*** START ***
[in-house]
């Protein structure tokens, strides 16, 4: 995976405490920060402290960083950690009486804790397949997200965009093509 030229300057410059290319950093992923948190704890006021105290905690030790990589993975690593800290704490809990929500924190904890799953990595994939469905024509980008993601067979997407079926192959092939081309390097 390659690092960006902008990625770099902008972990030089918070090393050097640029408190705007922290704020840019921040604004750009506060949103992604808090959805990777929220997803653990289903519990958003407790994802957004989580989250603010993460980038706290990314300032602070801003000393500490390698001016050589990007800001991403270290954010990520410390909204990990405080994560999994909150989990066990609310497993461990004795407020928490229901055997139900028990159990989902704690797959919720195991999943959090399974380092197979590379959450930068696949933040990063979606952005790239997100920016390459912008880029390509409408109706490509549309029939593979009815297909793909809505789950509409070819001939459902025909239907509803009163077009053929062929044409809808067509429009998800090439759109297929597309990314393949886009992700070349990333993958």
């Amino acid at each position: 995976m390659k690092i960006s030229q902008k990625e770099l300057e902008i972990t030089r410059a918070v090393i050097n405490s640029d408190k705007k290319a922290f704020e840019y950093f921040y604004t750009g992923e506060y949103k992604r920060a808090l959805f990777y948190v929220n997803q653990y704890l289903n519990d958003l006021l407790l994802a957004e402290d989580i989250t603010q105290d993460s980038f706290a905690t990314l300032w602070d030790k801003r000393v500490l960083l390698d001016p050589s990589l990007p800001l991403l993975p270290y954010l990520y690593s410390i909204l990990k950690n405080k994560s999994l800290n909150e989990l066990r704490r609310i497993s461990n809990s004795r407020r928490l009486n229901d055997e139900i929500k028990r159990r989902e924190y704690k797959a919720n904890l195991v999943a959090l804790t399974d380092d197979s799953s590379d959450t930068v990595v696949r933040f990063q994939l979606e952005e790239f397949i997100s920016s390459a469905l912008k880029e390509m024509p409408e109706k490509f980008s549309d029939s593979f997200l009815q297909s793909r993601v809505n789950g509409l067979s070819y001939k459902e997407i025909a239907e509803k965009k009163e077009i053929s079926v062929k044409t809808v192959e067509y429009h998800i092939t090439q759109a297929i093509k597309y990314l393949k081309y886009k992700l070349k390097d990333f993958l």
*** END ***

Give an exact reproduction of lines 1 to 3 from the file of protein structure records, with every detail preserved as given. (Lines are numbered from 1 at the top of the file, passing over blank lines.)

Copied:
[in-house]
């Protein structure tokens, strides 16, 4: 995976405490920060402290960083950690009486804790397949997200965009093509 030229300057410059290319950093992923948190704890006021105290905690030790990589993975690593800290704490809990929500924190904890799953990595994939469905024509980008993601067979997407079926192959092939081309390097 390659690092960006902008990625770099902008972990030089918070090393050097640029408190705007922290704020840019921040604004750009506060949103992604808090959805990777929220997803653990289903519990958003407790994802957004989580989250603010993460980038706290990314300032602070801003000393500490390698001016050589990007800001991403270290954010990520410390909204990990405080994560999994909150989990066990609310497993461990004795407020928490229901055997139900028990159990989902704690797959919720195991999943959090399974380092197979590379959450930068696949933040990063979606952005790239997100920016390459912008880029390509409408109706490509549309029939593979009815297909793909809505789950509409070819001939459902025909239907509803009163077009053929062929044409809808067509429009998800090439759109297929597309990314393949886009992700070349990333993958």
């Amino acid at each position: 995976m390659k690092i960006s030229q902008k990625e770099l300057e902008i972990t030089r410059a918070v090393i050097n405490s640029d408190k705007k290319a922290f704020e840019y950093f921040y604004t750009g992923e506060y949103k992604r920060a808090l959805f990777y948190v929220n997803q653990y704890l289903n519990d958003l006021l407790l994802a957004e402290d989580i989250t603010q105290d993460s980038f706290a905690t990314l300032w602070d030790k801003r000393v500490l960083l390698d001016p050589s990589l990007p800001l991403l993975p270290y954010l990520y690593s410390i909204l990990k950690n405080k994560s999994l800290n909150e989990l066990r704490r609310i497993s461990n809990s004795r407020r928490l009486n229901d055997e139900i929500k028990r159990r989902e924190y704690k797959a919720n904890l195991v999943a959090l804790t399974d380092d197979s799953s590379d959450t930068v990595v696949r933040f990063q994939l979606e952005e790239f397949i997100s920016s390459a469905l912008k880029e390509m024509p409408e109706k490509f980008s549309d029939s593979f997200l009815q297909s793909r993601v809505n789950g509409l067979s070819y001939k459902e997407i025909a239907e509803k965009k009163e077009i053929s079926v062929k044409t809808v192959e067509y429009h998800i092939t090439q759109a297929i093509k597309y990314l393949k081309y886009k992700l070349k390097d990333f993958l």